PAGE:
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Railfan Photo Line - May 2013

Railfan Photo Line

The "Jukes Tree" outside Chama, New Mexico on the Cumbres & Toltec Scenic narrow gauge. The location looks virtually the same in this September 1986 photo as it did in Fred Jukes’ 1908 photo, and still looks the same today.

Déjà Vu All Over Again

By Greg Monroe/Photos by the Author

Photo Line Déjà-vu: “A feeling of reliving or re-experiencing something that happened in the past.” I think it is safe to say we all have experienced at times that eerie feeling of having “been there” or “done that” before, maybe more than once or twice. And this theme is a good way to give some new purpose to your time trackside as well as add interest to a railfan slide or image show.

In the early 1980s I worked near the Burlington Northern and Denver & Rio Grande Western “Joint Line” tracks in downtown Littleton, Colorado. I had occasion to see many trains passing through town, and often spent some of my off days photographing in this area. The town’s concerns had been growing over the many long, slow moving trains passing through town blocking the two grade crossings, potentially delaying fire and ambulances responding to emergency calls. The solution was a mile long “depression” built between 1983 and 1987 to lower the rails under the crossings. The accompanying black and white photo of a Burlington Northern northbound train was taken in 1982 before the depression project had started. The second photo is of a BN train in the same location, but taken 14 years later after the depression project was completed. Déjà-vu.

Camera Bag

A Burlington Northern northbound rolls through Littleton, Colorado, on the Joint Line in 1982.

Camera Bag

Burlington Northern northbound through Littleton, Colorado, in the same location but in the Railroad Depression in 1996. Today there is a double light rail line where the tire tracks are.

At times the feeling is so real I almost believe I can go back to my old job (impossible since the building has since been torn down) or walk out to the tracks to snap a passing train from the same view point (impossible as the tracks are now lined with a high chain link fence). I have to mentally pinch myself to get back to reality.

Another excellent example of a déjà-vu railroad location is the iconic Jukes Tree outside Chama, New Mexico on the former Denver & Rio Grande Western narrow gauge line, now the Cumbres & Toltec Scenic. This tree, a large, mature and very distinctively shaped pine, was made famous by D&RG employee and railfan Fred Jukes’ 1908 photo of a little train passing under it. Today this tree is little changed from over 100 years ago. Going back into the 1950s or even farther, railfans pilgrimaging to Chama have included photos of this tree with a train passing underneath in their itinerary. Every time I see this tree or photos of it, I get a déjà-vu feeling about Fred Juke’s photo as well as the several times I have photographed the tree. (There were actually two different Jukes Trees, the second one no longer standing. (See “The Mystery of Jukes Tree” in the April 1990 issue of Railfan & Railroad.)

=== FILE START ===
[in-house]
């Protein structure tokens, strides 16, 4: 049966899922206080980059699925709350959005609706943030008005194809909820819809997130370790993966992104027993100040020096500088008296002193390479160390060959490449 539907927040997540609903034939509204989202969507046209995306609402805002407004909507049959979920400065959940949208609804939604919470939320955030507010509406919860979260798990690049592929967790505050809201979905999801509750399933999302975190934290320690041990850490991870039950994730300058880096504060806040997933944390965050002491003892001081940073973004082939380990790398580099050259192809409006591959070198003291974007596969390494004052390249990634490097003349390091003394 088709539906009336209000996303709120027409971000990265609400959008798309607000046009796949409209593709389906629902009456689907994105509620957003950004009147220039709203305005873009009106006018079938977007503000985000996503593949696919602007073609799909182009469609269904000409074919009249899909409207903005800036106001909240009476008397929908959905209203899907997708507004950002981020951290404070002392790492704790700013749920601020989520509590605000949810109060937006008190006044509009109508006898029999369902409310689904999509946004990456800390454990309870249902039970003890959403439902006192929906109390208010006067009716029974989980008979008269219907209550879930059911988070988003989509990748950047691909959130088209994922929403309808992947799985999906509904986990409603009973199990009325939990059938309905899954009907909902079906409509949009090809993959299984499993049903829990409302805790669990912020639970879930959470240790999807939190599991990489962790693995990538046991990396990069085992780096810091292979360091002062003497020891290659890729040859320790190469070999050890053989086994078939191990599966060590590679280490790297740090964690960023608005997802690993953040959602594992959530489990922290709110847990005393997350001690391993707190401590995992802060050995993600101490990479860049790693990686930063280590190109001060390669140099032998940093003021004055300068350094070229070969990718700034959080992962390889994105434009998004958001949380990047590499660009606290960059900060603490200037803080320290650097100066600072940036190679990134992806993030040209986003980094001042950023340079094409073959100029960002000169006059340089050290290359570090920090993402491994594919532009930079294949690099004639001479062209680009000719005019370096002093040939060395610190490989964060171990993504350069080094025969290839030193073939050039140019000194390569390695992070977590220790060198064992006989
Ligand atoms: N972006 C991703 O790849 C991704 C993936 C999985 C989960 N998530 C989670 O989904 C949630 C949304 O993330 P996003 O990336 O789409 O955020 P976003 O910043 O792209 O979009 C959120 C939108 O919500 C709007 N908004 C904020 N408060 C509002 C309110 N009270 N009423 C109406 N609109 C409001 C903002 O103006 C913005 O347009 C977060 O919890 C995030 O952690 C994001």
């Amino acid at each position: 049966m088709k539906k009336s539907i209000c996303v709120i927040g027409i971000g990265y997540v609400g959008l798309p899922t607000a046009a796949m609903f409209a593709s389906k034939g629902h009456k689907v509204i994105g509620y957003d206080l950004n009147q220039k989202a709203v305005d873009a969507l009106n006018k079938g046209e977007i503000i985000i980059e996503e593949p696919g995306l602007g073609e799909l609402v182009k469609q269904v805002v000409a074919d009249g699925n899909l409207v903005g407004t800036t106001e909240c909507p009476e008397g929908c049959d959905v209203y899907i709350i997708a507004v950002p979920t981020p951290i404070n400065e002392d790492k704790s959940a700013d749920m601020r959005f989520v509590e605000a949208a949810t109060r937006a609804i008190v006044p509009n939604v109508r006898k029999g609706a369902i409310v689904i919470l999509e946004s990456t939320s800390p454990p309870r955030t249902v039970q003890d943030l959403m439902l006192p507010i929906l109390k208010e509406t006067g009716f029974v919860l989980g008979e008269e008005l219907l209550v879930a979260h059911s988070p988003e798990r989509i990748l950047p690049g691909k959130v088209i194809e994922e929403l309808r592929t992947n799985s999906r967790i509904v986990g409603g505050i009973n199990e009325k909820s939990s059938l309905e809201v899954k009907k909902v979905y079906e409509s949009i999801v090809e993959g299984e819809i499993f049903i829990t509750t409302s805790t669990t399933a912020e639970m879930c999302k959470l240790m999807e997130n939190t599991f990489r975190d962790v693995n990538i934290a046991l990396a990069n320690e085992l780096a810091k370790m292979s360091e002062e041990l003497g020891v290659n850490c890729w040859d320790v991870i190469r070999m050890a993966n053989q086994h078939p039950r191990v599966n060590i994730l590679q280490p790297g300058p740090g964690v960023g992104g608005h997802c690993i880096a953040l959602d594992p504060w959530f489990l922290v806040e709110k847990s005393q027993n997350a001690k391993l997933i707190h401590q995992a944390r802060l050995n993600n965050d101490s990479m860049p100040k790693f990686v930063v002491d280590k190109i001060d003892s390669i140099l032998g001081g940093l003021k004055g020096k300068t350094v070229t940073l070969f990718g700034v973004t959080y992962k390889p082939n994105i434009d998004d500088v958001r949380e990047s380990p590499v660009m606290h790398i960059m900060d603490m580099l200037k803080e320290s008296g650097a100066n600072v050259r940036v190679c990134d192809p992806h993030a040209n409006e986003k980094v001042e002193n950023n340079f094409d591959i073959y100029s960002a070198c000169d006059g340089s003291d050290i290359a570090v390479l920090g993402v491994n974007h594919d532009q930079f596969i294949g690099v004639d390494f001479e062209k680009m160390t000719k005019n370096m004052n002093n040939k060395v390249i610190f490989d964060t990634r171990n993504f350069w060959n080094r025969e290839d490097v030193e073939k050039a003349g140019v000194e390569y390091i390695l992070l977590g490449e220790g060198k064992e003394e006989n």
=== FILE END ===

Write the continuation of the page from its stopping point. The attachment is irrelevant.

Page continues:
Creating a sense of déjà-vu for yourself can be done in several ways. First, pick a location you have photographed that you find inspirational and have been getting the desire to go back and photograph again, such as with my experiences on the Joint Line, and show them side by side at a slide or image show. Or maybe you have traded slides and have acquired one or several showing interesting or historic locations that you would like to see and photograph yourself. You may have seen an interesting photo from a few decades ago in a book or magazine, and you could go out and photograph that location as it is today.

Perhaps you could re-shoot a location one of your favorite railfan photographers who has inspired you is known for, duplicating his or her composition as much as possible. A photo by Richard Kindig of a steam locomotive in the “Tunnel District” on the Moffat Line west of Denver was an inspiration for me to try to find that location and duplicate it with the Rio Grande Zephyr. If you have an old photo of a particular locomotive that is now in operation on another railroad, if you have the chance to be in the engine’s new location a comparison of the same locomotive in the different locations for different railroads would be interesting.

Also consider extending the déjà-vu experience by photographing the same location several times, over a period of weeks or even years. This might be a good long term project to follow if the surroundings are in the process of change, such as new buildings going up. Especially if this has required changes to, or realignment of, the tracks. In my case with the Joint Line depression location, since the 1996 photo a light rail line has been added here, yielding yet a third variation to the location.

Be it a well known location such as the Keddie Wye, Tehachapi Loop, Horseshoe Curve, Tower 55, photos of Big Boys and Challengers on Sherman Hill, O. Winston Link’s night time views of the N&W, or just your favorite local railfanning spot... What brings a feeling of déjà-vu to you?

Railfan & Railroad

Portions of this article originally appeared in the
June 2013 issue of Railfan & Railroad.

Railfan Photo Line

Railfan Photo Line welcomes your submissions. We're looking for a themed topic (and "theme" can be interpreted fairly broadly) with five to eight photos. Each photo should be no smaller than 14 inches (or 1024 pixels) across at 72 dpi (no verticals, please). Brief caption information must accompany each photo. Please send your inquiries to the Webmaster for consideration.
 
 

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